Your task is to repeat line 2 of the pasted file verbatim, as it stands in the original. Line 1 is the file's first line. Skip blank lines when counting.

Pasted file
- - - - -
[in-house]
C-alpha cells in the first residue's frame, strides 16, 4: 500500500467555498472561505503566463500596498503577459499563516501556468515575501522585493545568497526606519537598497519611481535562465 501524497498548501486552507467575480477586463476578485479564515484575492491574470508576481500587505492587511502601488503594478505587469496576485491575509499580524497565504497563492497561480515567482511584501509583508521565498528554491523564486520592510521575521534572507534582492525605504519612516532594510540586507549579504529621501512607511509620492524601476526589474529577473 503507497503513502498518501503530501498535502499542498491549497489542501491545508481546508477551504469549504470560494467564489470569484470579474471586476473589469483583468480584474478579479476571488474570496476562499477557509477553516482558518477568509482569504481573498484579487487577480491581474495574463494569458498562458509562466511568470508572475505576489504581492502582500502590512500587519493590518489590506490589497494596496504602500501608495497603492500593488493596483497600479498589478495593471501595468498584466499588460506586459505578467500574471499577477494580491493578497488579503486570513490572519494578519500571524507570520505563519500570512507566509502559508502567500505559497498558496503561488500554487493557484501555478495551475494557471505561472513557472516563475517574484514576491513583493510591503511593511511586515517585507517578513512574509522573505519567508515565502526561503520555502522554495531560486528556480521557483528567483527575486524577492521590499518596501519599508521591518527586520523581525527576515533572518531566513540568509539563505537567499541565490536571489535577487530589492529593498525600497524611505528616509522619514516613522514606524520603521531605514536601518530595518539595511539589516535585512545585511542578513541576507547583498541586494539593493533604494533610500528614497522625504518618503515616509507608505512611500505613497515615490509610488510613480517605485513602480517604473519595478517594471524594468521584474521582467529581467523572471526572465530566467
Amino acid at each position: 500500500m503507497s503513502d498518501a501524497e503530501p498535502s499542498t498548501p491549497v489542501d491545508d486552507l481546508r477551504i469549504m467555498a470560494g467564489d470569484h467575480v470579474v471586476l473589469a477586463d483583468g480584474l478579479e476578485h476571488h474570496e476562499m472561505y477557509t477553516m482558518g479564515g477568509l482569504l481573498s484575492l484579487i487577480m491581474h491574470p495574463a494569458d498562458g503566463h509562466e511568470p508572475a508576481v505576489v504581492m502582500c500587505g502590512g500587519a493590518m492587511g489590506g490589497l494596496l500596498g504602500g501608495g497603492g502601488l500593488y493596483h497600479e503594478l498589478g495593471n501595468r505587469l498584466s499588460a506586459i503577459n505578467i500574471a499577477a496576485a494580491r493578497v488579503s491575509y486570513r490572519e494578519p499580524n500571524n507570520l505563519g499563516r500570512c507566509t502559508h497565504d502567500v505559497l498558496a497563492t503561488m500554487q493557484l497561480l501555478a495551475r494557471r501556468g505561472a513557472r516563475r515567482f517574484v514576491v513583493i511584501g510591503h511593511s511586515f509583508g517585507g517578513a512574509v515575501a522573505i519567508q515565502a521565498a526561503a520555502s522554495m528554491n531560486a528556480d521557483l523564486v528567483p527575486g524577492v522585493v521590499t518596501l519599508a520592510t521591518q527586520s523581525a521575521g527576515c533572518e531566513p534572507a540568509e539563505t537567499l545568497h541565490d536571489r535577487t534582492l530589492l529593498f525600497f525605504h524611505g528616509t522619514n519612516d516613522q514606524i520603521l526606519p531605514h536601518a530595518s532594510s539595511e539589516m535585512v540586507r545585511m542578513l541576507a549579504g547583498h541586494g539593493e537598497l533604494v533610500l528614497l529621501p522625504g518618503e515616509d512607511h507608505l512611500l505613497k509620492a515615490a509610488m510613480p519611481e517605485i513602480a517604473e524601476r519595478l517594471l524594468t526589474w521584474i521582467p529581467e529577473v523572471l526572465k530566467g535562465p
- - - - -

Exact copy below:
C-alpha cells in the first residue's frame, strides 16, 4: 500500500467555498472561505503566463500596498503577459499563516501556468515575501522585493545568497526606519537598497519611481535562465 501524497498548501486552507467575480477586463476578485479564515484575492491574470508576481500587505492587511502601488503594478505587469496576485491575509499580524497565504497563492497561480515567482511584501509583508521565498528554491523564486520592510521575521534572507534582492525605504519612516532594510540586507549579504529621501512607511509620492524601476526589474529577473 503507497503513502498518501503530501498535502499542498491549497489542501491545508481546508477551504469549504470560494467564489470569484470579474471586476473589469483583468480584474478579479476571488474570496476562499477557509477553516482558518477568509482569504481573498484579487487577480491581474495574463494569458498562458509562466511568470508572475505576489504581492502582500502590512500587519493590518489590506490589497494596496504602500501608495497603492500593488493596483497600479498589478495593471501595468498584466499588460506586459505578467500574471499577477494580491493578497488579503486570513490572519494578519500571524507570520505563519500570512507566509502559508502567500505559497498558496503561488500554487493557484501555478495551475494557471505561472513557472516563475517574484514576491513583493510591503511593511511586515517585507517578513512574509522573505519567508515565502526561503520555502522554495531560486528556480521557483528567483527575486524577492521590499518596501519599508521591518527586520523581525527576515533572518531566513540568509539563505537567499541565490536571489535577487530589492529593498525600497524611505528616509522619514516613522514606524520603521531605514536601518530595518539595511539589516535585512545585511542578513541576507547583498541586494539593493533604494533610500528614497522625504518618503515616509507608505512611500505613497515615490509610488510613480517605485513602480517604473519595478517594471524594468521584474521582467529581467523572471526572465530566467